STATISTICAL BRIEF #299
Audrey J. Weiss, Ph.D., Lan Liang, Ph.D., and Kimberly Martin, Ph.D.
Children are hospitalized for a variety of reasons, including birth, appendicitis, and respiratory conditions such as asthma and pneumonia.1,2 Pediatric hospitalizations have been declining in recent years.2 Between 2004 and 2019, the number and rate of inpatient stays for children aged 0–17 years decreased by 20 percent.3 Factors such as a shift to outpatient services as well as increased pediatric care coordination (e.g., through accountable care organizations and patient-centered medical homes) may be changing the nature of pediatric hospitalizations.4,5 Bucholz et al.6 found that both pediatric admissions involving complex chronic conditions and pediatric readmissions increased between 2010 and 2016. Given these changes, understanding the current characteristics of and reasons for inpatient hospitalizations among children is important to inform pediatric clinical practice as well as health policy initiatives aimed at improving children's health.
This Healthcare Cost and Utilization Project (HCUP) Statistical Brief presents statistics on hospital stays among children and adolescents, aged 0–17 years, using weighted national estimates from the 2019 National Inpatient Sample (NIS) and State-level estimates from the 2019 State Inpatient Databases (SID). The distribution of hospital stays and aggregate costs by pediatric age group is provided. Characteristics of children's hospital stays are presented by pediatric age group and primary expected payer. The most common principal diagnoses are provided by pediatric age group. Finally, characteristics of pediatric hospitalizations are presented for 48 States and the District of Columbia. Because of the large sample size of the NIS and SID data, small differences can be statistically significant. Thus, only differences greater than or equal to 10 percent are discussed in the text.
Characteristics of pediatric hospitalizations, 2019
Figure 1 shows total hospital stays and aggregate hospital costs among children in 2019.
Figure 1. Hospital inpatient stays and aggregate hospital costs among children aged 0–17 years by age group, 2019
Source: Agency for Healthcare Research and Quality (AHRQ), Healthcare Cost and Utilization Project (HCUP), National Inpatient Sample (NIS), 2019
Bar chart showing the distribution of total hospital stays and aggregate hospital costs among children aged 0–17 years by age group in 2019. Total hospital stays: 5,199,500. Distribution of stays: Newborns and infants under 1 year = 76.7%. 1–4 years = 6.8%. 5–9 years = 4.5%. 10–14 years = 5.9%. 15–17 years = 6.1%. Aggregate hospital costs: $46.4 billion. Distribution of costs: Newborns and infants under 1 year: 60.5%. 1–4 years = 11.1%. 5–9 years = 8.0%. 10–14 years = 11.0%. 15–17 years = 9.5%.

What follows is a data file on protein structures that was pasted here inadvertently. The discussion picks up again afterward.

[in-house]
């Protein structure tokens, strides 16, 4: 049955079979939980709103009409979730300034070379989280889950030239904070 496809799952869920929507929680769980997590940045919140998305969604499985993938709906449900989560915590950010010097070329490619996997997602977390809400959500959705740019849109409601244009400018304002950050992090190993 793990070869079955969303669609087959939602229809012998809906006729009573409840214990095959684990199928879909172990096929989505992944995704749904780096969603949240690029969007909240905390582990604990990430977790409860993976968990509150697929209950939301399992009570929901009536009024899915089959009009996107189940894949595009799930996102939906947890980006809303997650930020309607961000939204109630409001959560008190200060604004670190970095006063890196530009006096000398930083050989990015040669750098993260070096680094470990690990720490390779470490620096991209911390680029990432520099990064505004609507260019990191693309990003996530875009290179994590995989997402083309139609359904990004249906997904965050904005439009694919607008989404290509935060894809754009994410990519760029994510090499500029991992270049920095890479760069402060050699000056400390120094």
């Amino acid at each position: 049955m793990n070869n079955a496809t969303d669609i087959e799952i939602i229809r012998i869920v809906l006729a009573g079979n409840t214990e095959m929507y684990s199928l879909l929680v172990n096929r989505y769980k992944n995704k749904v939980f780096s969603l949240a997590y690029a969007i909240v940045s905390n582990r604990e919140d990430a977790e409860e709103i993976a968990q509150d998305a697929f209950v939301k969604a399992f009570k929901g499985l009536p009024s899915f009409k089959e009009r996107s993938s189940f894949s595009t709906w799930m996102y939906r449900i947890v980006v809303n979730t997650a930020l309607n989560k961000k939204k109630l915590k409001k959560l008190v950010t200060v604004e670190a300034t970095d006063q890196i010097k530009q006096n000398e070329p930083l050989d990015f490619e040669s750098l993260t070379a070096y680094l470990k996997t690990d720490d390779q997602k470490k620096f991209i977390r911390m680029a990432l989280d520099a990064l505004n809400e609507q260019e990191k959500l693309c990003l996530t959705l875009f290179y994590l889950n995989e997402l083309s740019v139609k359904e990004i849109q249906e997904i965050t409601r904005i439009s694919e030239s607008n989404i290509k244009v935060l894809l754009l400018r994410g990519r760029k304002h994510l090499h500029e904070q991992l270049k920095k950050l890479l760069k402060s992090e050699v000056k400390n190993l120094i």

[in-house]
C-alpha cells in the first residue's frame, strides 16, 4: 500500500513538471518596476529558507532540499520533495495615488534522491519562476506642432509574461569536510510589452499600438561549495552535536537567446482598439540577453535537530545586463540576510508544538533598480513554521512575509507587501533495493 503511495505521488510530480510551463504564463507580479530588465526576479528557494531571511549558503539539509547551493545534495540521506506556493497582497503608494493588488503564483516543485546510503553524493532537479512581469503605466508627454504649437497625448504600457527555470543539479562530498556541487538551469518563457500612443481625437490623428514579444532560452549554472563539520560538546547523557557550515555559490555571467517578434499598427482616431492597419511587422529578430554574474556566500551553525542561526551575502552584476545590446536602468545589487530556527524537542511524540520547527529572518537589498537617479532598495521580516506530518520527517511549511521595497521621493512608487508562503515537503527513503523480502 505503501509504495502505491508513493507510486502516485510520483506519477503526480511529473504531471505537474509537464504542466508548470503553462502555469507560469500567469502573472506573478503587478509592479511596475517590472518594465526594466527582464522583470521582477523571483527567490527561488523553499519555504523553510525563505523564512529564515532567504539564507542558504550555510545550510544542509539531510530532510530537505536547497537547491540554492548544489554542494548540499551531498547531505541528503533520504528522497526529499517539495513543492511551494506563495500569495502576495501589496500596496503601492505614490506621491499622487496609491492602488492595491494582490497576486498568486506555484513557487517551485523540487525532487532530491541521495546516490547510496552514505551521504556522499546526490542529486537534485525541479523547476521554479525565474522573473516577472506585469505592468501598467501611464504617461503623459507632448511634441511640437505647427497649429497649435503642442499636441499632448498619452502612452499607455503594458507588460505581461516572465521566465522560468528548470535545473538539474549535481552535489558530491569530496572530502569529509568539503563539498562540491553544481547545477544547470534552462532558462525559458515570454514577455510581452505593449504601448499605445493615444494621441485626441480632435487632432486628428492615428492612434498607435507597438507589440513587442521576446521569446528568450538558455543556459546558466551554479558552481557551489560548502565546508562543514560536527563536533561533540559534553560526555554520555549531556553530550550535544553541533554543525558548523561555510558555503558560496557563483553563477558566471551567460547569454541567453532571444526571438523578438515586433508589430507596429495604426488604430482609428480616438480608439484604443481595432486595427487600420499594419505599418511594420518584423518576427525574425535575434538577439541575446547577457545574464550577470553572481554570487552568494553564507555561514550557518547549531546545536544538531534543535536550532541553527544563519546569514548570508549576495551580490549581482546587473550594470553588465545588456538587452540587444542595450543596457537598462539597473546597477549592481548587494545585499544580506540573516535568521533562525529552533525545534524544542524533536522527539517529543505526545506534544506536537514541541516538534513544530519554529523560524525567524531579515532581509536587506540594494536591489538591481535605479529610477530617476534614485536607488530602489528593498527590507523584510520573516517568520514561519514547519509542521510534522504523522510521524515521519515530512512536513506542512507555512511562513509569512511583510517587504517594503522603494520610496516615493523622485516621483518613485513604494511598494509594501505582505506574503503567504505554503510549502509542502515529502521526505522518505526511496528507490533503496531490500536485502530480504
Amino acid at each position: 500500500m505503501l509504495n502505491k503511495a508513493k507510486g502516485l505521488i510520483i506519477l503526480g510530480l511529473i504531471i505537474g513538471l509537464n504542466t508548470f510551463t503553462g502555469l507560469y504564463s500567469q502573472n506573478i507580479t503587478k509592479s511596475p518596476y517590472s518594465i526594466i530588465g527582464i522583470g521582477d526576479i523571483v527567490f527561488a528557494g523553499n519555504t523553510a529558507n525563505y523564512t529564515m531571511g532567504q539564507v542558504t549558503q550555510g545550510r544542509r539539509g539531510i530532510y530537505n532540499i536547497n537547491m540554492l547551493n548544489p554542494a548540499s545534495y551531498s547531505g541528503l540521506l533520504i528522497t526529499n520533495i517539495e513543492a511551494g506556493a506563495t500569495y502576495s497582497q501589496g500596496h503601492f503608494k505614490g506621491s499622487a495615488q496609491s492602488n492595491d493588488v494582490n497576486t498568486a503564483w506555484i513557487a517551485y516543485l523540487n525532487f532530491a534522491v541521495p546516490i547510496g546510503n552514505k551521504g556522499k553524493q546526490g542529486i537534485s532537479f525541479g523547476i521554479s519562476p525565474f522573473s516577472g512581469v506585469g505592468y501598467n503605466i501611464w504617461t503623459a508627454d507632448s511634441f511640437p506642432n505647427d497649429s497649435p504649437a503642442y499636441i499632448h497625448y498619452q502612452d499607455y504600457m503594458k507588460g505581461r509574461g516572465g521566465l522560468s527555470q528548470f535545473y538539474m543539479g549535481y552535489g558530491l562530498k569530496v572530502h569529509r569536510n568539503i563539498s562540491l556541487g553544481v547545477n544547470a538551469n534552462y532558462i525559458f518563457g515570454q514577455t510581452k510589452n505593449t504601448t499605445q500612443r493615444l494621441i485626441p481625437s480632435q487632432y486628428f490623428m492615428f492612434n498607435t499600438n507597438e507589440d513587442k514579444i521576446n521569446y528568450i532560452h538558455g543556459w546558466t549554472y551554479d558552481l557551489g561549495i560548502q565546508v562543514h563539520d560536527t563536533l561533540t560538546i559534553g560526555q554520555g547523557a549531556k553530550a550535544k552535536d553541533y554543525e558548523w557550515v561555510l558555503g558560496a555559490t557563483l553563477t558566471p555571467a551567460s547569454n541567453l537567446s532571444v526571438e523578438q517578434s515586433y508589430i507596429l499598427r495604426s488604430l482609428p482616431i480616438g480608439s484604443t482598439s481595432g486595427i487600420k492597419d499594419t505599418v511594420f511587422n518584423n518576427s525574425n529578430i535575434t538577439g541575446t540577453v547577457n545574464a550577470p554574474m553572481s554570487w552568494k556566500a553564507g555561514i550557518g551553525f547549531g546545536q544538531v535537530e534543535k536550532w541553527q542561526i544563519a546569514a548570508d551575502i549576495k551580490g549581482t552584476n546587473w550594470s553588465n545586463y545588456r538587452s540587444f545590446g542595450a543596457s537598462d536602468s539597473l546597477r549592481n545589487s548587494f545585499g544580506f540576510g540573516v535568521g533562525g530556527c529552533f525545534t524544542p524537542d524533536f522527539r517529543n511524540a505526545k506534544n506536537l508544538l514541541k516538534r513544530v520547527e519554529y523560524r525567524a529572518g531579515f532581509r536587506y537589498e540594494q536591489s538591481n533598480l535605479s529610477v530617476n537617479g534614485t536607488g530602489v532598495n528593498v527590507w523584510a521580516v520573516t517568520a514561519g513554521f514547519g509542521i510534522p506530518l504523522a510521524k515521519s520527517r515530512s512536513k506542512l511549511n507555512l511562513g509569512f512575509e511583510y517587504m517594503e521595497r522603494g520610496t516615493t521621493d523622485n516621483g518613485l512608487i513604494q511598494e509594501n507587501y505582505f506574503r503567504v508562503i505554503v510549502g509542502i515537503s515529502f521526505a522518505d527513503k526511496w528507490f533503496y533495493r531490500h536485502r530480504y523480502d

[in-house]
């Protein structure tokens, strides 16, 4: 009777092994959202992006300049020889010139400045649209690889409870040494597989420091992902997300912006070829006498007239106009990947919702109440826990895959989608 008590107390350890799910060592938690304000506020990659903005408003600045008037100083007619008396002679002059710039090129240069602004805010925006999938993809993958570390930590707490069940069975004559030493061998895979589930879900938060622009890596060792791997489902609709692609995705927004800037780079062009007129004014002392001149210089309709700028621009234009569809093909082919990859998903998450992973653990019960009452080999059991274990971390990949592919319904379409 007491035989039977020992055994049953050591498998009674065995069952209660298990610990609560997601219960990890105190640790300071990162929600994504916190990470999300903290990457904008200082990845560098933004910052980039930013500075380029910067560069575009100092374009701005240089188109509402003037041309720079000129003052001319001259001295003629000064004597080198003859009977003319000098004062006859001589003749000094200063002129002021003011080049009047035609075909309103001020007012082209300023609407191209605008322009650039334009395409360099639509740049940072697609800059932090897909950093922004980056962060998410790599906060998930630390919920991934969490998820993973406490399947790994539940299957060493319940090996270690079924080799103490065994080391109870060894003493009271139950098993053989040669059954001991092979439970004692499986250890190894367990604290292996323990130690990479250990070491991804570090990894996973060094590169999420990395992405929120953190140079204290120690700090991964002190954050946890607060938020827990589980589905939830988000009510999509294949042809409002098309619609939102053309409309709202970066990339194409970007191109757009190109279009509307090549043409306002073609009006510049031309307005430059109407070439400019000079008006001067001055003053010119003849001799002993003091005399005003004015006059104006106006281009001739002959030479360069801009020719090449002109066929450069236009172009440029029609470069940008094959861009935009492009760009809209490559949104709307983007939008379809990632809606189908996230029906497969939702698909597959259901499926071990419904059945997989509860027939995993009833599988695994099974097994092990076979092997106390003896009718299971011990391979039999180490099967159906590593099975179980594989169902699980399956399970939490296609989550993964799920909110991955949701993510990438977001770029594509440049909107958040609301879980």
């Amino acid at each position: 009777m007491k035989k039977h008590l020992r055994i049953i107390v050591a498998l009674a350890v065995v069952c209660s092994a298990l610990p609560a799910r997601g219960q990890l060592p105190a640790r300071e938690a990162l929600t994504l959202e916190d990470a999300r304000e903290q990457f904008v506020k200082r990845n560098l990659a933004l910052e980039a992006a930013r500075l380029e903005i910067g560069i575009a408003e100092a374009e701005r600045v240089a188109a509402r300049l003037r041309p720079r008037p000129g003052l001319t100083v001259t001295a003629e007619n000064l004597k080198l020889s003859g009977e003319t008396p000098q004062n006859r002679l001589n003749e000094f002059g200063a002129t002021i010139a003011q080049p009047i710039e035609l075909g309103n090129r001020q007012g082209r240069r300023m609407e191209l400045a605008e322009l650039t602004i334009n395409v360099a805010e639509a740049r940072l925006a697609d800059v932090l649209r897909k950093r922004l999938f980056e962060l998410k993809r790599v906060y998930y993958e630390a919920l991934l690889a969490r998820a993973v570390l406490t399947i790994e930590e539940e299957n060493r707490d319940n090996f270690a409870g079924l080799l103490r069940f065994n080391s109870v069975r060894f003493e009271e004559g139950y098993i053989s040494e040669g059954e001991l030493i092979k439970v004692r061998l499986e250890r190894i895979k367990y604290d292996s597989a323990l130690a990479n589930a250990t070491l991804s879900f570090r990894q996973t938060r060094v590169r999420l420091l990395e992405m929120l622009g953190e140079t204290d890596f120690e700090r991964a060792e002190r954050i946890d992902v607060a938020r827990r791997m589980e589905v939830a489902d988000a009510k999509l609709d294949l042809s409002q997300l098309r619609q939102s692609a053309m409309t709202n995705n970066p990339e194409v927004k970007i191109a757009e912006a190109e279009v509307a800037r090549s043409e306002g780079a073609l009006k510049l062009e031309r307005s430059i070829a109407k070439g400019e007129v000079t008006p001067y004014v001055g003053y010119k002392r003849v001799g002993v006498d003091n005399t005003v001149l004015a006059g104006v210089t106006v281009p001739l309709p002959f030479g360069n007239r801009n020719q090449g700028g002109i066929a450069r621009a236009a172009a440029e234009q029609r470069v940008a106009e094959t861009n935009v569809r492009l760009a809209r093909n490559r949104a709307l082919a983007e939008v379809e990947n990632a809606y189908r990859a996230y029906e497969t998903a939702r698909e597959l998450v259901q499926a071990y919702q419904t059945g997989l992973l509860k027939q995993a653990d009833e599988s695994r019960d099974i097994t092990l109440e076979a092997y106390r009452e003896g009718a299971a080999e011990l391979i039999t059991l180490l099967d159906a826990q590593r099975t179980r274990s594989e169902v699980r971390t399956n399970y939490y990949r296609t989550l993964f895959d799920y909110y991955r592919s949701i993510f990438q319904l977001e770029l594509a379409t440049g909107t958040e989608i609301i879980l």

Table 1 presents characteristics of inpatient hospitalizations among children in 2019.
Table 1. Characteristics of hospital stays among children aged 0–17 years by age group, 2019
The percentage of stays with a primary expected payer of Medicaid decreased with children's age, from 60.6 percent among infants to 50.6 percent among adolescents aged 15–17 years, but the percentage was lowest for neonates (44.7 percent). Conversely, the percentage of stays with private insurance increased with children's age, from 33.2 percent among infants to 42.1 percent among adolescents aged 15–17 years, but the percentage was highest for neonates (46.9 percent). Neonates also had the highest percentage of stays that were expected to be self-pay/no charge (5.4 percent vs. 2.5–3.3 percent for other age groups).
The percentage of pediatric stays for females ranged from 42.5 percent among infants under 1 year of age to 60.2 percent among adolescents aged 15–17 years.
Except for neonates, approximately half or more of pediatric stays were admitted through the emergency department (ED), ranging from 48.4 percent for adolescents aged 15–17 years to 62.9 percent for children aged 1–4 years. Very few pediatric stays for neonates (1.4 percent) originated in the ED.
Figure 2 shows characteristics of children's hospital stays by primary expected payer for neonates and nonneonates in 2019.
Figure 2. Characteristics of hospital stays among children aged 0–17 years, reported separately for neonates versus nonneonates, by primary expected payer, 2019
Abbreviations: ED, emergency department
Three bar charts showing the characteristics (average length of stay, average costs, and percentage admitted through the emergency department) of hospital stays among children aged 0–17 years, for neonates versus nonneonates, in 2019. Data are provided in Supplemental Table 1.
Most common reasons for pediatric hospitalizations, 2019
Table 2 presents the 10 most common principal diagnoses for hospital stays among children in 2019.
Table 2. Most common principal diagnoses for hospital stays among children aged 0–17 years by age group, 2019